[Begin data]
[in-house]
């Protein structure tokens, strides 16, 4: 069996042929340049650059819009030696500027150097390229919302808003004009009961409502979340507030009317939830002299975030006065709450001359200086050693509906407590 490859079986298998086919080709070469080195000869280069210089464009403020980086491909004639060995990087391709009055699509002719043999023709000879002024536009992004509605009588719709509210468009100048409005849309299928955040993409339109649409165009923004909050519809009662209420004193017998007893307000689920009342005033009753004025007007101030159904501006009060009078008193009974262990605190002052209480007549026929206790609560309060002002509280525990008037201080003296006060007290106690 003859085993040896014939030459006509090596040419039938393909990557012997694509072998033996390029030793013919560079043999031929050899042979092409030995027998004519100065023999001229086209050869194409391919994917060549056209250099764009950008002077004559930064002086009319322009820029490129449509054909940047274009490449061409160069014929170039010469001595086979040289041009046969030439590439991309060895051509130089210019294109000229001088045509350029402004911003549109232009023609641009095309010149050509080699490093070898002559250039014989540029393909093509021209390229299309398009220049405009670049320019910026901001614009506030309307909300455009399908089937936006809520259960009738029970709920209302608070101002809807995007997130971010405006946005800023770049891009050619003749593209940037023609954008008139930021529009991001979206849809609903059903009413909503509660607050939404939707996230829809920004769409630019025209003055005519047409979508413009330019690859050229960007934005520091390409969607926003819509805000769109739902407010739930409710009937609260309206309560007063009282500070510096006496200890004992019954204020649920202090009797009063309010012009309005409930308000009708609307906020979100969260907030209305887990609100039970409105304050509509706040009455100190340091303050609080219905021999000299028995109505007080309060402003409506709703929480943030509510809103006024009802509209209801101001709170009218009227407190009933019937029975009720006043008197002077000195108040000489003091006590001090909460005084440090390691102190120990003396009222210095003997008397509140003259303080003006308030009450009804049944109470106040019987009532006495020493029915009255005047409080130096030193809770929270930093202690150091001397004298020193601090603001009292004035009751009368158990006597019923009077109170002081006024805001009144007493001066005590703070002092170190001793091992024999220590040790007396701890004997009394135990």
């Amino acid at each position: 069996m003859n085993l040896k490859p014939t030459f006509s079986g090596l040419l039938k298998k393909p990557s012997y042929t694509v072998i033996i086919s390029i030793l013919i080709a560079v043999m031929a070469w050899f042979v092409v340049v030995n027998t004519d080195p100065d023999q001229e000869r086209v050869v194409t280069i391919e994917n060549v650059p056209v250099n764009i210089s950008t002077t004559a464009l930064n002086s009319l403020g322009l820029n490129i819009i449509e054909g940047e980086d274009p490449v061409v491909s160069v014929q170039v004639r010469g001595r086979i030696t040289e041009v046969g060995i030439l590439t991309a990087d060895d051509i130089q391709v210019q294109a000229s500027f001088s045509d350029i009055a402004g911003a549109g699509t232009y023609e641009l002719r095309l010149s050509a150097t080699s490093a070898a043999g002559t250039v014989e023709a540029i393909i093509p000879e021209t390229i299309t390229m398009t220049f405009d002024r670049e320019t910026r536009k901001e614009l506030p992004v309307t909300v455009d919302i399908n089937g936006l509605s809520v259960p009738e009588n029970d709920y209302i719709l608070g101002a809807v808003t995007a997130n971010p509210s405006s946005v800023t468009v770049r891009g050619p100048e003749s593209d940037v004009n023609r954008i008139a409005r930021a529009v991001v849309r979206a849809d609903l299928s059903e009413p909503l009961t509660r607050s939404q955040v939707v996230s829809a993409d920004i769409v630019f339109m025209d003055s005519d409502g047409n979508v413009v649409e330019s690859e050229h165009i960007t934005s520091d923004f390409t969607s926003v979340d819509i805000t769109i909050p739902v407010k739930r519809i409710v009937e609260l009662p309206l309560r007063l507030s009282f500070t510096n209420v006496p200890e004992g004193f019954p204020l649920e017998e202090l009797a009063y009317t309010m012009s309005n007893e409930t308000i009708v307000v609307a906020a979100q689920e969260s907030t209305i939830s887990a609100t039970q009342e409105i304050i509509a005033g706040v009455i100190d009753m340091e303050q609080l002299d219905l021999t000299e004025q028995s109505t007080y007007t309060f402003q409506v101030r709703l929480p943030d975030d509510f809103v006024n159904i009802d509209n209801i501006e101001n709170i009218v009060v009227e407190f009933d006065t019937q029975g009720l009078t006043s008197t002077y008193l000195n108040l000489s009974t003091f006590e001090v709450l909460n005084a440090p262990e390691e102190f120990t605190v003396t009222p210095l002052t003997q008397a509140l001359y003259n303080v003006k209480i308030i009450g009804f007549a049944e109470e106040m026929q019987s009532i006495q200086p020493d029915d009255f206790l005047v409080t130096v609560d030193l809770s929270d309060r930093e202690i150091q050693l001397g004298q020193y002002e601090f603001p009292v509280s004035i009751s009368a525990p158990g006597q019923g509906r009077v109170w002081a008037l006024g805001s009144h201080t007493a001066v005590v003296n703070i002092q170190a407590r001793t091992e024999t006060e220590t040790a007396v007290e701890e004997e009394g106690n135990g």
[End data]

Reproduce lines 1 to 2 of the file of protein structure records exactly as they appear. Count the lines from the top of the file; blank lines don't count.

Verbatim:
[in-house]
């Protein structure tokens, strides 16, 4: 069996042929340049650059819009030696500027150097390229919302808003004009009961409502979340507030009317939830002299975030006065709450001359200086050693509906407590 490859079986298998086919080709070469080195000869280069210089464009403020980086491909004639060995990087391709009055699509002719043999023709000879002024536009992004509605009588719709509210468009100048409005849309299928955040993409339109649409165009923004909050519809009662209420004193017998007893307000689920009342005033009753004025007007101030159904501006009060009078008193009974262990605190002052209480007549026929206790609560309060002002509280525990008037201080003296006060007290106690 003859085993040896014939030459006509090596040419039938393909990557012997694509072998033996390029030793013919560079043999031929050899042979092409030995027998004519100065023999001229086209050869194409391919994917060549056209250099764009950008002077004559930064002086009319322009820029490129449509054909940047274009490449061409160069014929170039010469001595086979040289041009046969030439590439991309060895051509130089210019294109000229001088045509350029402004911003549109232009023609641009095309010149050509080699490093070898002559250039014989540029393909093509021209390229299309398009220049405009670049320019910026901001614009506030309307909300455009399908089937936006809520259960009738029970709920209302608070101002809807995007997130971010405006946005800023770049891009050619003749593209940037023609954008008139930021529009991001979206849809609903059903009413909503509660607050939404939707996230829809920004769409630019025209003055005519047409979508413009330019690859050229960007934005520091390409969607926003819509805000769109739902407010739930409710009937609260309206309560007063009282500070510096006496200890004992019954204020649920202090009797009063309010012009309005409930308000009708609307906020979100969260907030209305887990609100039970409105304050509509706040009455100190340091303050609080219905021999000299028995109505007080309060402003409506709703929480943030509510809103006024009802509209209801101001709170009218009227407190009933019937029975009720006043008197002077000195108040000489003091006590001090909460005084440090390691102190120990003396009222210095003997008397509140003259303080003006308030009450009804049944109470106040019987009532006495020493029915009255005047409080130096030193809770929270930093202690150091001397004298020193601090603001009292004035009751009368158990006597019923009077109170002081006024805001009144007493001066005590703070002092170190001793091992024999220590040790007396701890004997009394135990």